• My name is Natasha and I've been a full-time artist since 2004. My work includes fantasy art and pop art landscapes. I love to paint what I want to see around me! In between my art career and family, I have also begun sharing my craft and business expertise with artists through my site Art Career Academy. I've had my adventures as an artist and live from lovely mid-Michigan with my 2 children and extended family.

5 Things That Could Add Value To Your Art Collection

Natasha Wescoat painting LIVE at 111 Minna Gallery in San Francisco, CA – 2009.

As I’ve mentioned in previous collector posts here, here and here, it’s important to collect and archive any supporting documentation or content surrounding the original artworks you collect and house.

That means the bill of sale (documentation of purchase), certificate of authenticity and anything about that listing. I give a better explanation on Art Collecting Tip #1: Documentation.

But in addition to those things, it is a wonderful idea to collect anything else you can which would help identify the value of the artwork in the future:

1.  Postcards, hand-written letters from the artist. Even email-correspondence with the artist that may be personal to you.

2. Art books or catalogs from the artist that is available either online or offline.

3. Advertisements or articles about the artist or their work. Even art show brochures/pamphlets that are sent out, mailed or posted could be valuable. You can create a history of their career in a way and show what it must have looked like, what work was shown there, etc.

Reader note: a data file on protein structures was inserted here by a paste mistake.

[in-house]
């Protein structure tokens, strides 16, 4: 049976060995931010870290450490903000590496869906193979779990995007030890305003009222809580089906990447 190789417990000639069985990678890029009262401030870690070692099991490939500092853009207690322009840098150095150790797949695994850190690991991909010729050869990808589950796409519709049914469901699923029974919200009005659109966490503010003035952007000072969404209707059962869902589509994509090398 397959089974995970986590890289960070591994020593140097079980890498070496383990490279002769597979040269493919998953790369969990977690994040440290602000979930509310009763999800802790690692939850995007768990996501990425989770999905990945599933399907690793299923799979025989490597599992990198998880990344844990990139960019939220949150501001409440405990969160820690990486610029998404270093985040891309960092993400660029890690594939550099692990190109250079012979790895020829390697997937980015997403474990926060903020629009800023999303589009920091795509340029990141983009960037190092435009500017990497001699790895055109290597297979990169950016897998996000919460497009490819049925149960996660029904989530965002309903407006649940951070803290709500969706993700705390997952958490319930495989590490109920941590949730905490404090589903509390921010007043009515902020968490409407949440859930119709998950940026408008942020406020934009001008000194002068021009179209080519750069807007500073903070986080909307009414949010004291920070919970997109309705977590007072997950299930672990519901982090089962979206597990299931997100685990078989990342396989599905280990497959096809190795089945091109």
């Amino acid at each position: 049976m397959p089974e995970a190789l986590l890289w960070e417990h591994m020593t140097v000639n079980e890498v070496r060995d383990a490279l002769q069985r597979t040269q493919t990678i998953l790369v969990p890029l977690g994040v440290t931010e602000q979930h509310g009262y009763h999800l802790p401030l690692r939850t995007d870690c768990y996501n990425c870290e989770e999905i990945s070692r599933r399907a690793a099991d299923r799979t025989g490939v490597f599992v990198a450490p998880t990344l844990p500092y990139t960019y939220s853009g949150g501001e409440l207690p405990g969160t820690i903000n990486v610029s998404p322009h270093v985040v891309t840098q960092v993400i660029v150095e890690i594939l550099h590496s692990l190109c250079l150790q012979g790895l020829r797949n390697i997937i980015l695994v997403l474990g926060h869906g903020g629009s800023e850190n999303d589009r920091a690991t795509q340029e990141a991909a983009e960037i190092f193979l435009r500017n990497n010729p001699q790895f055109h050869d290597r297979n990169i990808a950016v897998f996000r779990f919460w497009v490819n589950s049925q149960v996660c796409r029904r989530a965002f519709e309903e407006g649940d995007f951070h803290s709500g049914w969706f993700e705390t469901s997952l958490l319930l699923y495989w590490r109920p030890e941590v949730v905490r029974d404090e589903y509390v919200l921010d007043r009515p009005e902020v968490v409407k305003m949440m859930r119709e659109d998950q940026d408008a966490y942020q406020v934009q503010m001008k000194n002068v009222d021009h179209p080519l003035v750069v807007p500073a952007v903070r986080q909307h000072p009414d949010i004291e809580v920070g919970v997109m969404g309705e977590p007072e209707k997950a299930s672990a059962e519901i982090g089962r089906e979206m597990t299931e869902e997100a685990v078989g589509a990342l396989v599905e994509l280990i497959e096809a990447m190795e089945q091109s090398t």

4. Doodles, sketches, illustrations or rough drafts the artist may offer or discard. If you find articles like that around art shows or find them anywhere, keep those! Be sure you know that they are authentic or that they have the artist’s signature/writing somewhere to identify it’s authenticity. Sometimes I offer these things myself directly, so that collectors have a chance at the opportunity.

5. Photographs of the artist, in person, working, etc. You might have the chance to meet or see the artist in person. Whether they are attending a show, you run into them at a restaurant or event, there is a slight chance you could get a picture. Sometimes these are great supporting evidence of the artist’s career and life. They add value to their history as an artist. They add value to the art’s story. Try to find or procure your own photographs of the artists you follow and collect. You never know if these will be worth anything.

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